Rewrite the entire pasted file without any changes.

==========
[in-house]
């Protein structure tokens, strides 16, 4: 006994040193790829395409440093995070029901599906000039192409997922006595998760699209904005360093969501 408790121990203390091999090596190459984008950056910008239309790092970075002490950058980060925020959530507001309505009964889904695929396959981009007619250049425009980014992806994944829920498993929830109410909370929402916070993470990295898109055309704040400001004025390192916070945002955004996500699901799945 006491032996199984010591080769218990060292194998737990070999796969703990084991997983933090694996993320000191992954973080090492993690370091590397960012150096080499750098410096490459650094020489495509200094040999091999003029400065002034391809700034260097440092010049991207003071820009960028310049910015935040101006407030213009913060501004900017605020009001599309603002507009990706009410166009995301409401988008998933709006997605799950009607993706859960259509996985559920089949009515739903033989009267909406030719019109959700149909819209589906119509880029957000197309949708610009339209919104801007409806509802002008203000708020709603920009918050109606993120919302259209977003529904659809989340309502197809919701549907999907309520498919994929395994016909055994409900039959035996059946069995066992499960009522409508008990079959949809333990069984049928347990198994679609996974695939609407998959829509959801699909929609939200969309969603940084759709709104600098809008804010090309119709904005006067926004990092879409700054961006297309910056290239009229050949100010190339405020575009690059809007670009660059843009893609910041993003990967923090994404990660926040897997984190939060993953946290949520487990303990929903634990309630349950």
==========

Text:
[in-house]
């Protein structure tokens, strides 16, 4: 006994040193790829395409440093995070029901599906000039192409997922006595998760699209904005360093969501 408790121990203390091999090596190459984008950056910008239309790092970075002490950058980060925020959530507001309505009964889904695929396959981009007619250049425009980014992806994944829920498993929830109410909370929402916070993470990295898109055309704040400001004025390192916070945002955004996500699901799945 006491032996199984010591080769218990060292194998737990070999796969703990084991997983933090694996993320000191992954973080090492993690370091590397960012150096080499750098410096490459650094020489495509200094040999091999003029400065002034391809700034260097440092010049991207003071820009960028310049910015935040101006407030213009913060501004900017605020009001599309603002507009990706009410166009995301409401988008998933709006997605799950009607993706859960259509996985559920089949009515739903033989009267909406030719019109959700149909819209589906119509880029957000197309949708610009339209919104801007409806509802002008203000708020709603920009918050109606993120919302259209977003529904659809989340309502197809919701549907999907309520498919994929395994016909055994409900039959035996059946069995066992499960009522409508008990079959949809333990069984049928347990198994679609996974695939609407998959829509959801699909929609939200969309969603940084759709709104600098809008804010090309119709904005006067926004990092879409700054961006297309910056290239009229050949100010190339405020575009690059809007670009660059843009893609910041993003990967923090994404990660926040897997984190939060993953946290949520487990303990929903634990309630349950």